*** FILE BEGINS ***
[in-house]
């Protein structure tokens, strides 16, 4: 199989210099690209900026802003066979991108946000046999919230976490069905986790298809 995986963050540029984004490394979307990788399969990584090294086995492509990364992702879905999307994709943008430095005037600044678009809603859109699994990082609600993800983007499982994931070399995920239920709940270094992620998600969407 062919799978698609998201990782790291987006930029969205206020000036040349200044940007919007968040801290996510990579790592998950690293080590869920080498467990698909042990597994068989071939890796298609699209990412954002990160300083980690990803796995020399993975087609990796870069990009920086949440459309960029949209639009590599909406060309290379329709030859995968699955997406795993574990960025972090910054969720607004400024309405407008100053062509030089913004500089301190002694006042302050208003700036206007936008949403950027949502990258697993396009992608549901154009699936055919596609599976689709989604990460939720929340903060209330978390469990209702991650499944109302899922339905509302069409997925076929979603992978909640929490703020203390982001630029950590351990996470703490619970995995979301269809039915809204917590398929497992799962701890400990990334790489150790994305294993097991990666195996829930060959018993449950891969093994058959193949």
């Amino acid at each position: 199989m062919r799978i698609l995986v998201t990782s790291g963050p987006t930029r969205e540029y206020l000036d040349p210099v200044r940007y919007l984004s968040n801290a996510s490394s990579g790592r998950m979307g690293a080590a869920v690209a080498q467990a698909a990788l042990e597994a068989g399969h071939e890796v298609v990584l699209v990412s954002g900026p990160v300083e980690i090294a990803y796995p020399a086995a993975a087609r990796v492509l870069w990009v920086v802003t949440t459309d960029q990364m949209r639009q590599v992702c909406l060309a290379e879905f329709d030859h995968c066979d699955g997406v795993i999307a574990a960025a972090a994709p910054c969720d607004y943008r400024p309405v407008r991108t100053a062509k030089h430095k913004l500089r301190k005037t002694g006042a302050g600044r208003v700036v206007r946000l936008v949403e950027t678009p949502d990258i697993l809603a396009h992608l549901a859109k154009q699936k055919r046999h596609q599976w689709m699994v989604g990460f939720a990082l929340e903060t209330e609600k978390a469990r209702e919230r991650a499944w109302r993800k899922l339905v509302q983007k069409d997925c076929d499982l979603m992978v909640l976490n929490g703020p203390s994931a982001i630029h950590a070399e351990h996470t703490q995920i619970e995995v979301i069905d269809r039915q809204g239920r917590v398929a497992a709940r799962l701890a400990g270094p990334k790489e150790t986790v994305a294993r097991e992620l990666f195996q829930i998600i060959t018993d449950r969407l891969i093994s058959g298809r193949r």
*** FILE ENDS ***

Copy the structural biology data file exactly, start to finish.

[in-house]
């Protein structure tokens, strides 16, 4: 199989210099690209900026802003066979991108946000046999919230976490069905986790298809 995986963050540029984004490394979307990788399969990584090294086995492509990364992702879905999307994709943008430095005037600044678009809603859109699994990082609600993800983007499982994931070399995920239920709940270094992620998600969407 062919799978698609998201990782790291987006930029969205206020000036040349200044940007919007968040801290996510990579790592998950690293080590869920080498467990698909042990597994068989071939890796298609699209990412954002990160300083980690990803796995020399993975087609990796870069990009920086949440459309960029949209639009590599909406060309290379329709030859995968699955997406795993574990960025972090910054969720607004400024309405407008100053062509030089913004500089301190002694006042302050208003700036206007936008949403950027949502990258697993396009992608549901154009699936055919596609599976689709989604990460939720929340903060209330978390469990209702991650499944109302899922339905509302069409997925076929979603992978909640929490703020203390982001630029950590351990996470703490619970995995979301269809039915809204917590398929497992799962701890400990990334790489150790994305294993097991990666195996829930060959018993449950891969093994058959193949």
């Amino acid at each position: 199989m062919r799978i698609l995986v998201t990782s790291g963050p987006t930029r969205e540029y206020l000036d040349p210099v200044r940007y919007l984004s968040n801290a996510s490394s990579g790592r998950m979307g690293a080590a869920v690209a080498q467990a698909a990788l042990e597994a068989g399969h071939e890796v298609v990584l699209v990412s954002g900026p990160v300083e980690i090294a990803y796995p020399a086995a993975a087609r990796v492509l870069w990009v920086v802003t949440t459309d960029q990364m949209r639009q590599v992702c909406l060309a290379e879905f329709d030859h995968c066979d699955g997406v795993i999307a574990a960025a972090a994709p910054c969720d607004y943008r400024p309405v407008r991108t100053a062509k030089h430095k913004l500089r301190k005037t002694g006042a302050g600044r208003v700036v206007r946000l936008v949403e950027t678009p949502d990258i697993l809603a396009h992608l549901a859109k154009q699936k055919r046999h596609q599976w689709m699994v989604g990460f939720a990082l929340e903060t209330e609600k978390a469990r209702e919230r991650a499944w109302r993800k899922l339905v509302q983007k069409d997925c076929d499982l979603m992978v909640l976490n929490g703020p203390s994931a982001i630029h950590a070399e351990h996470t703490q995920i619970e995995v979301i069905d269809r039915q809204g239920r917590v398929a497992a709940r799962l701890a400990g270094p990334k790489e150790t986790v994305a294993r097991e992620l990666f195996q829930i998600i060959t018993d449950r969407l891969i093994s058959g298809r193949r």